Patient-led therapy, in which patients work outside therapy sessions without direct supervision, is a possible way to increase the amount of therapy stroke patients' receive without increasing staff demands. Here, we report patients' views of patient-led mirror therapy and lower limb exercises. 94 stroke survivors with upper and lower limb limitations at least 1-week post-stroke undertook 4 weeks of daily patient-led mirror therapy or lower limb exercise, then completed questionnaires regarding their experience and satisfaction. A convenience random sample of 20 participants also completed a semi-structured telephone interview to consider their experience in more detail and to capture their longer term impressions. Participants were generally positive about patient-led therapy. About 71% found it useful; 68% enjoyed it; 59% felt it "worked" and 88% would recommend it to other patients. Exercise was viewed more positively than the mirror therapy. Difficulties included arranging the equipment and their position, particularly for more severe strokes, loss of motivation and concerns about working unsupervised. Patient-led mirror therapy and lower limb exercises during in-patient rehabilitation is generally feasible and acceptable to patients but "light touch" supervision to deal with any problems, and strategies to maintain focus and motivation are needed. Implications for Rehabilitation Most stroke patients receive insufficient therapy to maximize recovery during rehabilitation. As increases in staffing are unlikely there is an imperative to find ways for patients to increase the amount of exercise and practice of functional tasks they undertake without increasing demands on staff. Patient-led therapy (also known as patient-directed therapy or independent practice), in which patients undertake exercises or functional tasks practice prescribed by a professional outside formal therapy sessions is one way of achieving this. It is widely used in community-based rehabilitation but is uncommon in hospital-based stroke care. We explored the feasibility and acceptability of two types of patient-led therapy during hospital-based stroke care; mirror therapy for the upper limb and exercises (without a mirror) for the lower limb. Here, we report patients' experiences of undertaking patient-led therapy. Patient-led mirror therapy and lower limb exercises during in-patient stroke rehabilitation is generally feasible and acceptable to patients but "light touch" supervision to deal with any problems, and strategies to maintain focus and motivation are needed.
    • A study to assess the feasibility of using a novel digital animation to increase physical activity levels in asylum seeking communities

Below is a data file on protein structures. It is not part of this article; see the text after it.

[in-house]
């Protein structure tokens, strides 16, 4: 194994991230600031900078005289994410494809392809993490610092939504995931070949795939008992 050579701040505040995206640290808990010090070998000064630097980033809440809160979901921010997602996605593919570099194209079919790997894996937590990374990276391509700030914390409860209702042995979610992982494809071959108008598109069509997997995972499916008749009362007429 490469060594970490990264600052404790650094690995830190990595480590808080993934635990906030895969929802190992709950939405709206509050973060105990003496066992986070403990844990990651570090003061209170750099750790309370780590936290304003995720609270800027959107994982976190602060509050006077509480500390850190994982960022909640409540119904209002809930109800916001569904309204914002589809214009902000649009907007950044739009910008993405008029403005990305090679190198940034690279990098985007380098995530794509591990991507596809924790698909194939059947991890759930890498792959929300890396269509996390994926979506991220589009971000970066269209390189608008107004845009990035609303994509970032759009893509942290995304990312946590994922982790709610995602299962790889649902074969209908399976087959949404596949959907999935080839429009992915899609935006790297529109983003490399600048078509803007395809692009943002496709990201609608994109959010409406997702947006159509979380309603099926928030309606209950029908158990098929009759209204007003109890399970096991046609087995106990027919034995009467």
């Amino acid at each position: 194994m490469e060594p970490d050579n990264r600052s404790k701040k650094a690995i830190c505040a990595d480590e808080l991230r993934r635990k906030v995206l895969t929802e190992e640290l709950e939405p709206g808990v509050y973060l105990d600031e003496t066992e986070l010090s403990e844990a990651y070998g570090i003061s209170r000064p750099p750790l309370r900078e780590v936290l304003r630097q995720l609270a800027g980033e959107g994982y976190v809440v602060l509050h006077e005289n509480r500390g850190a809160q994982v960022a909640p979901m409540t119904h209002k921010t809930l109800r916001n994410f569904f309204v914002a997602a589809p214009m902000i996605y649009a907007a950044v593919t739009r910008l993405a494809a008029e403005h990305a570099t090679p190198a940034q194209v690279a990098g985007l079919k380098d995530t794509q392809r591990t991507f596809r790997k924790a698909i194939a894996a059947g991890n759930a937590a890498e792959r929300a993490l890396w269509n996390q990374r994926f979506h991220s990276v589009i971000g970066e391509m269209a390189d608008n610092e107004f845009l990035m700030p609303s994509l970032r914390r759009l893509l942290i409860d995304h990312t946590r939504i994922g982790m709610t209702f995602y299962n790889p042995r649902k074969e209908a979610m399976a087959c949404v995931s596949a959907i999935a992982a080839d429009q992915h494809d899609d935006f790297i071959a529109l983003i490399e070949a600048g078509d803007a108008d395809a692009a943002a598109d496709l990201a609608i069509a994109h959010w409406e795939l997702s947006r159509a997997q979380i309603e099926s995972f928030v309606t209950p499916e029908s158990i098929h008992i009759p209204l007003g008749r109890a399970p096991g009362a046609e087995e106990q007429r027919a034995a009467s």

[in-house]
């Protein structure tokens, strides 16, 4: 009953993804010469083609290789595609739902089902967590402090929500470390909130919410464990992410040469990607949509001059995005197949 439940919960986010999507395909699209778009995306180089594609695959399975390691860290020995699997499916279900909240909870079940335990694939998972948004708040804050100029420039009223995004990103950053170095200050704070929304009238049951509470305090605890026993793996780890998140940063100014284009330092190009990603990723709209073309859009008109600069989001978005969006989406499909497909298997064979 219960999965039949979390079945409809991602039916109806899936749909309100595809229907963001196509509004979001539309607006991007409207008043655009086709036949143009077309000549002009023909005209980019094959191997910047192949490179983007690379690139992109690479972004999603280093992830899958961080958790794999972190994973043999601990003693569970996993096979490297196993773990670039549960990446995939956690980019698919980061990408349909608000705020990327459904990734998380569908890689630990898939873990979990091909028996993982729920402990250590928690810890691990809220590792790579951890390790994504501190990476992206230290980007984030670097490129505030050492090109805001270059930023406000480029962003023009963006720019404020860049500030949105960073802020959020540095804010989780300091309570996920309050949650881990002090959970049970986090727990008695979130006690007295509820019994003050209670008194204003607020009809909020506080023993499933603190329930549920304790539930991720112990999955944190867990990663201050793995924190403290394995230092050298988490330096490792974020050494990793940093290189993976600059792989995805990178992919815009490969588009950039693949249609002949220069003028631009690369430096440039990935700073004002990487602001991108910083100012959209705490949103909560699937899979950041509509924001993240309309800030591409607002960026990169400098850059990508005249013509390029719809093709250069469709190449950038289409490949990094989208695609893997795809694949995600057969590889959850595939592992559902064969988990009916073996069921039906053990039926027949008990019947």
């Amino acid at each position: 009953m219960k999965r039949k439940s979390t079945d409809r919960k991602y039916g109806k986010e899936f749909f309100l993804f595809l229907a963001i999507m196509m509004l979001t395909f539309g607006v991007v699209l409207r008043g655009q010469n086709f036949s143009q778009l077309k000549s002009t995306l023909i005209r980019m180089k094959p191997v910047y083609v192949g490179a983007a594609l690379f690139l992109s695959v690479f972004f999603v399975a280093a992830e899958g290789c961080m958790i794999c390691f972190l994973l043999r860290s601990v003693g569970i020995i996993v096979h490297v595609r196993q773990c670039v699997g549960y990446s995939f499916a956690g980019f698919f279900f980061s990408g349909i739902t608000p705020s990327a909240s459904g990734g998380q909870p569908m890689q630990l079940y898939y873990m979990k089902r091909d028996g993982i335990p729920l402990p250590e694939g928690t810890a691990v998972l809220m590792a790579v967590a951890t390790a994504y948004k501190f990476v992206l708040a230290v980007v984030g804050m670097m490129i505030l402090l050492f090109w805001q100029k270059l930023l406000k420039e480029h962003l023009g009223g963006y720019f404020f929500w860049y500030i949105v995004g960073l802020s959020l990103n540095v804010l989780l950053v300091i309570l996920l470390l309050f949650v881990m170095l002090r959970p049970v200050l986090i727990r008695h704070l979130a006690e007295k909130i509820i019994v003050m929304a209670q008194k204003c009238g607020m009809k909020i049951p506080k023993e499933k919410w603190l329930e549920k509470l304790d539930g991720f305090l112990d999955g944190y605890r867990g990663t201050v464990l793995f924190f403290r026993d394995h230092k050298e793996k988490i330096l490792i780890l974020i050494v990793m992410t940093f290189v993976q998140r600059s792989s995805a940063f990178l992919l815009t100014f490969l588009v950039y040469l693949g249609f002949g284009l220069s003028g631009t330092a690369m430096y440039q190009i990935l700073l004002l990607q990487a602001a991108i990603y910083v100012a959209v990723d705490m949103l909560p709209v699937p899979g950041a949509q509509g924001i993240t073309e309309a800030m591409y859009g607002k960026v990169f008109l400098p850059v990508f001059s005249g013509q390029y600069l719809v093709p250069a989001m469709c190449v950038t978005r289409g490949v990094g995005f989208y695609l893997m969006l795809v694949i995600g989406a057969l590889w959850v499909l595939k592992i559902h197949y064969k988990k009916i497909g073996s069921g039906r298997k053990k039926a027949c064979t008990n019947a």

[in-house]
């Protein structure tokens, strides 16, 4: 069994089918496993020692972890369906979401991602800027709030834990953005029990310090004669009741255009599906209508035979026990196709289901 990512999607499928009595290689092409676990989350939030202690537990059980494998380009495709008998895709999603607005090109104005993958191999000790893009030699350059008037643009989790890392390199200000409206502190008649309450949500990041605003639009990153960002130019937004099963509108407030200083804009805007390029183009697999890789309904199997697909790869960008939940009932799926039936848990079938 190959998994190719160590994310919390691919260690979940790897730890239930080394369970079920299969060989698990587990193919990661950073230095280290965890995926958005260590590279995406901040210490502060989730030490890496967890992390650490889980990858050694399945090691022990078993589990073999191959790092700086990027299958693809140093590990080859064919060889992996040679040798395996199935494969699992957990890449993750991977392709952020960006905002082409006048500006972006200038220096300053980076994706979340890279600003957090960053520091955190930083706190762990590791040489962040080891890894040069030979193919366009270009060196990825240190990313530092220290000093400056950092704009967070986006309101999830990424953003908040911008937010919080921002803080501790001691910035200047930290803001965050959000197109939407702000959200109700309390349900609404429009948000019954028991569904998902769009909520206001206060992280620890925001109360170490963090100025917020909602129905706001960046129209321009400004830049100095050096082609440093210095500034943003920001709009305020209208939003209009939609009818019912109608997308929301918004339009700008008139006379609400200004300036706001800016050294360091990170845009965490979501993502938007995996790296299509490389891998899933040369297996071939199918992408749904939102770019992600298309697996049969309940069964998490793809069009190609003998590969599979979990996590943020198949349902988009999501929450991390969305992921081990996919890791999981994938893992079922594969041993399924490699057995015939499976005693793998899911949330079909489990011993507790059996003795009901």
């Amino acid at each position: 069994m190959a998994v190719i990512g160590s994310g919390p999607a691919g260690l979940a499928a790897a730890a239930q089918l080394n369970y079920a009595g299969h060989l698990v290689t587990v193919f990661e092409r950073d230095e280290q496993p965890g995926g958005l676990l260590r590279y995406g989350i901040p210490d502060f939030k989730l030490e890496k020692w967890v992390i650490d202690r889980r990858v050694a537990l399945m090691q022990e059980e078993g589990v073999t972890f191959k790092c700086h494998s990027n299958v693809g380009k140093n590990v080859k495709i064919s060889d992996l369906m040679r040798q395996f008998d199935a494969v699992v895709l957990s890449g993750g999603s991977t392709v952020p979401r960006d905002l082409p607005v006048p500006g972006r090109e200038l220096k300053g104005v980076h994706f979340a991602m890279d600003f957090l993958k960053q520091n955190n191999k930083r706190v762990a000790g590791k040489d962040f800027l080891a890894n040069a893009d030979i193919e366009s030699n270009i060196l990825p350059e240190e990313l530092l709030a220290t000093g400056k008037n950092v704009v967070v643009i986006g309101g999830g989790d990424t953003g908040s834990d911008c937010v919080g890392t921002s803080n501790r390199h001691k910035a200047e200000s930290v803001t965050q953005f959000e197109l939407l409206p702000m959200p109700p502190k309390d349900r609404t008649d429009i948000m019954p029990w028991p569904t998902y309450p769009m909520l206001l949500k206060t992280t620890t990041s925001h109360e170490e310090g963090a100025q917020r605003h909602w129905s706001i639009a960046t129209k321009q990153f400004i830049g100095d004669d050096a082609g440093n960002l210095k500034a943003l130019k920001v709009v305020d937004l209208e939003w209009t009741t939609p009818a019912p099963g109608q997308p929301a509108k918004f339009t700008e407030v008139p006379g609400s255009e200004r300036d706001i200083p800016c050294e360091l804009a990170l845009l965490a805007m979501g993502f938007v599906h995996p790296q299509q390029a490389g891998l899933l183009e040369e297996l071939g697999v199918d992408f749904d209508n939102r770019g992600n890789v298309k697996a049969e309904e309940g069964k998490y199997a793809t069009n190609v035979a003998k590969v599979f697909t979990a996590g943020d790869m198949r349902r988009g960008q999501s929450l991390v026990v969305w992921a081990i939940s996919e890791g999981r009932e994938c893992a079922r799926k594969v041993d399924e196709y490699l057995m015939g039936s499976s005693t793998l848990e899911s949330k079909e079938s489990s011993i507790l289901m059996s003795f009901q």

Montague, Jane; Haith-Cooper, Melanie (2022-09)
      The mental health benefits of physical activity and exercise are well-documented and asylum seekers who may have poor mental health could benefit from undertaking recommended levels of physical activity or exercise. Digital mobile applications are increasingly seen as feasible to precipitate behaviour change and could be a means to encourage asylum seekers to increase their levels of physical activity and exercise. This paper reports on a study that aimed to assess the feasibility of asylum seekers using the digital animation as a tool to change behaviour and increase their physical activity and exercise levels. A feasibility study underpinned by the principles of the COM-B behaviour change model was undertaken in West Yorkshire, UK, in 2019. Thirty participants were purposively recruited and interviewed. Peer interpreters were used as necessary. Deductive thematic analysis was undertaken to analyse the data. Overall, participants were positive about the feasibility of asylum seekers using the application as a behaviour change intervention. All expressed the view that it was easy to follow and would motivate them to increase their physical activity levels. Participants identified facilitators to this as the simplicity of the key messages, the cultural neutrality of the graphics and the availability of the mobile application in different languages. Identified barriers related to the dialect and accents in the translations and the over-simplicity of the application. This study has identified that a targeted digital animation intervention could help asylum seekers change their behaviour and hence improve their health and well-being. In designing such interventions, however, researchers must strongly consider co-design from an early stage as this is an important way to ensure that the development of an intervention is fit for purpose for different groups.